You’ve heard of the glass ceiling, right? That cliché took on a whole different meaning this weekend.
Glass, the latest from director M. Night Shyamalan, created its own box-office ceiling this weekend, keeping its competition well underneath. It earned $40.5 million during the traditional three-day weekend, and $47 million if you toss in the receipts from Martin Luther King Jr. Day. Either way you cut it, Glass earned more than the next three movies combined.
Glass’s performance also made it quite the weekend for supercharged humanoids. Four of the weekend’s top five films could be classified (glassified?) as “superhero” flicks. The exception? The Upside. After winning last weekend’s box-office derby, The Upside found a downslope, rolling to second place. It earned $15 million over the weekend (and $18.4 million counting the holiday).
After a surprisingly spirited battle with Dragon Ball Super: Broly, Aquaman settled into third place with $10.2 million (and $12.6 million over four days). It continues to swim through oodles of cash overseas, too, and with more than $1 billion in its international tanks, Aquaman is expected to become the most lucrative movie ever in DC’s cinematic universe.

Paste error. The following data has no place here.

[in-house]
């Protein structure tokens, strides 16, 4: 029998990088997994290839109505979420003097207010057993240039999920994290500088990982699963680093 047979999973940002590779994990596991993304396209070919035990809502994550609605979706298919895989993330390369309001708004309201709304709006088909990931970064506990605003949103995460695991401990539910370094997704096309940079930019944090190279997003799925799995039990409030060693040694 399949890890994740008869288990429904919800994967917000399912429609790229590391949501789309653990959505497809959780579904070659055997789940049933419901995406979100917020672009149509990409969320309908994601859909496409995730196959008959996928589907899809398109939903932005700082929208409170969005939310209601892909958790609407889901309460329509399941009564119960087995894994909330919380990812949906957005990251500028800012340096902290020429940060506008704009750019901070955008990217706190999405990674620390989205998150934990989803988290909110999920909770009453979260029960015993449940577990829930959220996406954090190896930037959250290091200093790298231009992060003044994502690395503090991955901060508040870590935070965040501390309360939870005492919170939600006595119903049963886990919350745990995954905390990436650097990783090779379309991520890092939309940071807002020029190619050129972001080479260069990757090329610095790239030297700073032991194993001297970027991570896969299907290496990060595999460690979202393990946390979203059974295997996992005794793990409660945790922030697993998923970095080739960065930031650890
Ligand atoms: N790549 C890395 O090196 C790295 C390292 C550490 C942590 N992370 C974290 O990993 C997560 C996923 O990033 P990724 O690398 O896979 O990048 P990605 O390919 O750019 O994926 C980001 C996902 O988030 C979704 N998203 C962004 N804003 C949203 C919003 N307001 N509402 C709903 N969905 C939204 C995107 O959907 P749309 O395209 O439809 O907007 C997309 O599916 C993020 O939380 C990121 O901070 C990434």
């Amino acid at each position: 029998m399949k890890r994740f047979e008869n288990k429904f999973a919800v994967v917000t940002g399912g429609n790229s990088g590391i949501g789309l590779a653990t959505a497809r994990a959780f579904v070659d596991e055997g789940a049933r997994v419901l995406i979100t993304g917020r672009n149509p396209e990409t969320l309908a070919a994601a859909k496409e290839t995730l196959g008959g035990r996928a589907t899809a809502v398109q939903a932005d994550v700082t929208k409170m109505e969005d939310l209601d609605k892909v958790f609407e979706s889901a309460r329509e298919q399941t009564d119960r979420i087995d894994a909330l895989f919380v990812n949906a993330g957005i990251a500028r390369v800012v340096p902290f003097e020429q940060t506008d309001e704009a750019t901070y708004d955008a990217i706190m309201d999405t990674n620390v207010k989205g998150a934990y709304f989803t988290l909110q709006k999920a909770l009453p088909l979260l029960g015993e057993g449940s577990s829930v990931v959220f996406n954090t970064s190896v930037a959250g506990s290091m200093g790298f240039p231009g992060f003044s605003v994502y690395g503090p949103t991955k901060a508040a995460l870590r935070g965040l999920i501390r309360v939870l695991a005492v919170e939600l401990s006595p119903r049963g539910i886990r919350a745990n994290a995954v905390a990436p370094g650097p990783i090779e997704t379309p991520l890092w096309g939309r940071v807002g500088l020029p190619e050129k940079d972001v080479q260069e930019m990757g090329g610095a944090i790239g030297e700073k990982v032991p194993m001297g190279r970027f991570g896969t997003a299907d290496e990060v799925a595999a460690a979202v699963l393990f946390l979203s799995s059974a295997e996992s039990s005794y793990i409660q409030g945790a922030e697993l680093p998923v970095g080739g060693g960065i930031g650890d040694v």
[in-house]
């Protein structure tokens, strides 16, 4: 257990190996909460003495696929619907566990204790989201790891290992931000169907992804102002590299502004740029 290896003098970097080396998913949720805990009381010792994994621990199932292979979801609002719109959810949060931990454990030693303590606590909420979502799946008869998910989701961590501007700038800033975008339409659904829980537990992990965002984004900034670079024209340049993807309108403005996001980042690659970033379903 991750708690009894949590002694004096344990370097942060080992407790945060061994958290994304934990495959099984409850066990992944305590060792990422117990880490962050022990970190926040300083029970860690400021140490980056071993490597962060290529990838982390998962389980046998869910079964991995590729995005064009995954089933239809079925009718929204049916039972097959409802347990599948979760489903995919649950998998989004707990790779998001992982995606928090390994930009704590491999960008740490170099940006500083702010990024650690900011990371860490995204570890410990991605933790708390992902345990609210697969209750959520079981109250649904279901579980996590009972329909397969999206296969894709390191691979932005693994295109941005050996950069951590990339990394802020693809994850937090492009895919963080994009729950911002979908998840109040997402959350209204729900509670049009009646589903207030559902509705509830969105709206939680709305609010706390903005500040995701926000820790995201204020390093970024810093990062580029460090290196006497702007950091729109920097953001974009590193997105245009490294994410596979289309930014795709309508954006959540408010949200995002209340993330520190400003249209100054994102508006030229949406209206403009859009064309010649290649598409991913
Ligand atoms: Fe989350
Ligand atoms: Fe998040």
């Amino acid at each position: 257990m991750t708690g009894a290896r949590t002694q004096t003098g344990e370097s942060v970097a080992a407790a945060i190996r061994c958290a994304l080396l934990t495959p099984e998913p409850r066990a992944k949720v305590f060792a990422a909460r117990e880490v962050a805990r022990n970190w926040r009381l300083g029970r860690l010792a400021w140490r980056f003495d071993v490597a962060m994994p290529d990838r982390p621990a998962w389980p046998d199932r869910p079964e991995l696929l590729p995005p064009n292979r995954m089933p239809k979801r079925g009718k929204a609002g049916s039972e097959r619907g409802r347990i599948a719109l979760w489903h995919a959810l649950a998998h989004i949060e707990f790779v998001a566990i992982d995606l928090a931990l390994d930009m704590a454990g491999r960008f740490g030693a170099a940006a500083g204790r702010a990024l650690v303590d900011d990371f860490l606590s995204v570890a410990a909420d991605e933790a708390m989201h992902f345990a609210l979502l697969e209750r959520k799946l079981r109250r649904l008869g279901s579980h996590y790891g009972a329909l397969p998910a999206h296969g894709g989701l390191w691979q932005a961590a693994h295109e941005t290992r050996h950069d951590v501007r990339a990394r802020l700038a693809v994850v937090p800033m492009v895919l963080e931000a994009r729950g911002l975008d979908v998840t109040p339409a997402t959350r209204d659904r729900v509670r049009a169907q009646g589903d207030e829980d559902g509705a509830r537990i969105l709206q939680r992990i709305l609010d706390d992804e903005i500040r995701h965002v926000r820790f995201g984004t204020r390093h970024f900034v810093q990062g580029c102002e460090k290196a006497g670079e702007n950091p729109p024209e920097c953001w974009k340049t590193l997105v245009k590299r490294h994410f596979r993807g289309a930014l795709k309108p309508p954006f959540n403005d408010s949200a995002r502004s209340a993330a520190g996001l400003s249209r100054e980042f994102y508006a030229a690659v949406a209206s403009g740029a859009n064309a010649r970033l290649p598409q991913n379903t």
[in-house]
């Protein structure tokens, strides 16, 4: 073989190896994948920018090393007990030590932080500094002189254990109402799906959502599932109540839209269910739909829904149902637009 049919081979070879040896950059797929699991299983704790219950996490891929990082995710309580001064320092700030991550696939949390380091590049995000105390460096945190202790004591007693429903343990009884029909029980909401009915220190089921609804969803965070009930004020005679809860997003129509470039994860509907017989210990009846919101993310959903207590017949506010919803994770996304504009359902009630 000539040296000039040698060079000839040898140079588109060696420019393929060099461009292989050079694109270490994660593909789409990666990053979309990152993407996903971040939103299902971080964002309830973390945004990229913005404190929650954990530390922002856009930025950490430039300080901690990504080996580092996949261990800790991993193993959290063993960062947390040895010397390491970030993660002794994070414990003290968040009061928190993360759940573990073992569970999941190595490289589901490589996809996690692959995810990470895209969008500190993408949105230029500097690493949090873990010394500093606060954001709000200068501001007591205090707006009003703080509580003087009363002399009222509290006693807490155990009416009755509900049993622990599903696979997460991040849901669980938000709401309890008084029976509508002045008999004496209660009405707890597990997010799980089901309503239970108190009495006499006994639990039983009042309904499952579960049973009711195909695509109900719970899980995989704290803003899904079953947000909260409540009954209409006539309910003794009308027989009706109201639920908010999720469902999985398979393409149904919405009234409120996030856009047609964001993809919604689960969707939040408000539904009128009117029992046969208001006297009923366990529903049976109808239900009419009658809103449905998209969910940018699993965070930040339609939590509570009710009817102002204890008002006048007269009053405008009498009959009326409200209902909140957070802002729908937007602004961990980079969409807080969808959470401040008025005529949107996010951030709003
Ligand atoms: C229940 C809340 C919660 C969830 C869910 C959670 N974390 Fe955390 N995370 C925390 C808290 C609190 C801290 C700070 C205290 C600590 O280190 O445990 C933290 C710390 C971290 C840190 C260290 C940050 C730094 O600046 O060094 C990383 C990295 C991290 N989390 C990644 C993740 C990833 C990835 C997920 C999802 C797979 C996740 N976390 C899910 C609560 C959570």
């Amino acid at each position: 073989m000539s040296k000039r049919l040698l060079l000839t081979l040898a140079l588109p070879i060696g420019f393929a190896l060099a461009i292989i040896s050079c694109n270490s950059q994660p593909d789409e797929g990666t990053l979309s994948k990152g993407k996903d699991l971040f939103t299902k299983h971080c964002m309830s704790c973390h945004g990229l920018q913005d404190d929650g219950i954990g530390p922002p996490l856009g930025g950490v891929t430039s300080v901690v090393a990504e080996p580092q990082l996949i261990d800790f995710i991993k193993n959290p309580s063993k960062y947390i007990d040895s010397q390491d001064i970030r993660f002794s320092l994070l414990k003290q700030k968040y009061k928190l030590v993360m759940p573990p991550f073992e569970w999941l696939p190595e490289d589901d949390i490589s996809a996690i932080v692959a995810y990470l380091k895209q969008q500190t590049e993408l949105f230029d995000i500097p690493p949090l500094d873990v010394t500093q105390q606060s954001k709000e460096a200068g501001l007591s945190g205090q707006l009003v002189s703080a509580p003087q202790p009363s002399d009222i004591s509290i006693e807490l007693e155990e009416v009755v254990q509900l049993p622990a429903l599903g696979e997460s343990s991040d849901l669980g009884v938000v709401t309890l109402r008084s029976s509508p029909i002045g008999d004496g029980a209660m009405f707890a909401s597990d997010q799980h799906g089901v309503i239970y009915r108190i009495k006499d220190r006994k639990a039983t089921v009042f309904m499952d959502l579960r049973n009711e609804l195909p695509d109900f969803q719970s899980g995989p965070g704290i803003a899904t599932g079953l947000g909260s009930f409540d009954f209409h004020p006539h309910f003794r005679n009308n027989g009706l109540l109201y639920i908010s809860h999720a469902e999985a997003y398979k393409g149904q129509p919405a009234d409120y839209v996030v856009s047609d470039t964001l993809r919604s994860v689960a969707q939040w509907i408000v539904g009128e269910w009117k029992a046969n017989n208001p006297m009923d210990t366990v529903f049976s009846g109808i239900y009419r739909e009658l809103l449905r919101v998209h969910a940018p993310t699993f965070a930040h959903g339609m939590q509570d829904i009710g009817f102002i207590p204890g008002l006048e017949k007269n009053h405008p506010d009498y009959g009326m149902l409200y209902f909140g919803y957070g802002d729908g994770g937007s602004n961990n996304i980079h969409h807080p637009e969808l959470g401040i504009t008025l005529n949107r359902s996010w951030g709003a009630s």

Not much was expected of Dragon Ball Super: Broly. This marks the 20th Dragon Ball film to land in theaters, and often they come and go with nary a ripple, at least in North America. Not so Broly. Even though its production company, FUNimation, didn’t release its box-office gross estimates this weekend, Box Office Mojo says the flick banked $9.8 million over three days, and $11.5 over four. And like Aquaman, the movie’s real muscle is found overseas. Broly has earned about $87 million: Forget about scouring the galaxy for Dragon Balls. With that kind of bank, it can go to the mall and buy ‘em.
Spider-Man: Into the Spider-Verse celebrated its Oscar nomination for Best Animated Feature with a fifth-place box-office finish. It earned $7.6 million over the traditional weekend, and $9.8 million through the four-day holiday.